A Statement Through History
Plays that make political statements often do so to encourage the audience’s serious consideration of a social issue. They may be used to change perceptions, challenge stereotypes, or simply provoke thought. Sometimes these plays depict historical or political events from the recent or distant past to allow the playwright to draw parallels and comment on contemporary issues. Plays that re-create historical events allow the author to highlight the significance of the event to then further his or her own political agenda. In her book Polity and Theater in Historical Perspective (1977), Karen Hermassi asserts that politics is the vocation of the theater and that the aim of most playwrights is to influence the audience’s thinking with concern to social issues. She cites as an example the ancient Greek playwright Aeschylus, stating that he intended to reshape society’s perception and memory of the myths he dramatized, not merely retell the story. When playwrights dramatize historical events in plays, they usually concern themselves with communicating what they see as true about the event, not necessarily what is factual.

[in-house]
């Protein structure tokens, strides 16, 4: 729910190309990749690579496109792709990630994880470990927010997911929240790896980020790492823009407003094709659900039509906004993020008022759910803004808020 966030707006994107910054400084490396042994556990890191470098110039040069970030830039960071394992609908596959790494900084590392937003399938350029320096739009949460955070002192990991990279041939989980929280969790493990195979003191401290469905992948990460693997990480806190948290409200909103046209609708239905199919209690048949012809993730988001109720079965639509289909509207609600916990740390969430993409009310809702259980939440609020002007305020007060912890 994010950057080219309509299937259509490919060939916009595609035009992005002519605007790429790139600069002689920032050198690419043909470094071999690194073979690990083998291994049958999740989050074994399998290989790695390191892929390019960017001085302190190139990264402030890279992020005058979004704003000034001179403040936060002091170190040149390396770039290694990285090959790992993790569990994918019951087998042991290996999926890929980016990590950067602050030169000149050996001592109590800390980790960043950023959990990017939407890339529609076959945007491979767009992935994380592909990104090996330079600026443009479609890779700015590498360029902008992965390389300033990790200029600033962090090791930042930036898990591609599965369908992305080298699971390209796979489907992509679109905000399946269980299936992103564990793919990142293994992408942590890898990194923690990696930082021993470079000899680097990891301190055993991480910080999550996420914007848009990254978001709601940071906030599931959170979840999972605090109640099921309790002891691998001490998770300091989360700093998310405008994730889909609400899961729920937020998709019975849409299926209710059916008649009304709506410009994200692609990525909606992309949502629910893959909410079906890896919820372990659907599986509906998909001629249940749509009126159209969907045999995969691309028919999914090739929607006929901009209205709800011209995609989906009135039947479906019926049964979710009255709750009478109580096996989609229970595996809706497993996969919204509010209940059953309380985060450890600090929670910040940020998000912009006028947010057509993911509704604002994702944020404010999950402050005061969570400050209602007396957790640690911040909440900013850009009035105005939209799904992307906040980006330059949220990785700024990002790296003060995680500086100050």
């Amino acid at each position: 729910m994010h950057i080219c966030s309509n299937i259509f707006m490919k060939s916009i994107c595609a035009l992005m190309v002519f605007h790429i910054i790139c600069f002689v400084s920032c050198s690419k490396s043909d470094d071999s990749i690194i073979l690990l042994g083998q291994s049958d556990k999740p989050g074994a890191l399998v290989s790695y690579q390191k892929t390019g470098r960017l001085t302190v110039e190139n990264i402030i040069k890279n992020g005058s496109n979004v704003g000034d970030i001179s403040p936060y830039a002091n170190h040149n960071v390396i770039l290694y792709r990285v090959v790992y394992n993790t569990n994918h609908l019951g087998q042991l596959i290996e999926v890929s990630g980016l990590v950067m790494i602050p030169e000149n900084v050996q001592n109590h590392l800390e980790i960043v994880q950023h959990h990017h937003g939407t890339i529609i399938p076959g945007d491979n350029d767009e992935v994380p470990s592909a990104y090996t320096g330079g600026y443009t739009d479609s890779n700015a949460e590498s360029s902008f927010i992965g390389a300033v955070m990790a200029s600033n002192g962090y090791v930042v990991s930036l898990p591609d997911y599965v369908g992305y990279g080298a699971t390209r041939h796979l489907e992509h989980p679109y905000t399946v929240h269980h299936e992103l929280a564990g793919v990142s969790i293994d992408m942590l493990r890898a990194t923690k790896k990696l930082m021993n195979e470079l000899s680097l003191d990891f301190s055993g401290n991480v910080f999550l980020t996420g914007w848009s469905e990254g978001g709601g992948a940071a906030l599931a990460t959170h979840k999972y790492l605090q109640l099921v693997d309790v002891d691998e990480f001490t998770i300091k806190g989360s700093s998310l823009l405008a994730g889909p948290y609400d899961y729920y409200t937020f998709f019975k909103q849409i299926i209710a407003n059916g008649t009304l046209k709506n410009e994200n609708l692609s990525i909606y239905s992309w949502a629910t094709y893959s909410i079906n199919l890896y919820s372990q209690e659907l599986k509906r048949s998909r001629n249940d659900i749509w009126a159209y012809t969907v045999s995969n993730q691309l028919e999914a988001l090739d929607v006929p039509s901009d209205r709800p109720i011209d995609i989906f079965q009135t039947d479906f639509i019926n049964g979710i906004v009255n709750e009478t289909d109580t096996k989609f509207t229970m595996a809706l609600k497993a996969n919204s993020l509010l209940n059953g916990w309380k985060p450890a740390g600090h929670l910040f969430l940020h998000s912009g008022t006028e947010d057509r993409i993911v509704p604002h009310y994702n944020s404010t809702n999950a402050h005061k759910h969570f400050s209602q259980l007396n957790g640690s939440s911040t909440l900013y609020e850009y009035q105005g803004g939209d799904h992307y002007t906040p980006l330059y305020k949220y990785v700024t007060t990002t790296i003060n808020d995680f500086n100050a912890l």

One of the most powerful examples of this kind of political statement play comes from the McCarthy era in the United States. During the 1950’s, Senator Joseph McCarthy took full advantage of America’s fear of communism during the Cold War to make a name for himself as the avenging angel of democracy. He hoped to root out...
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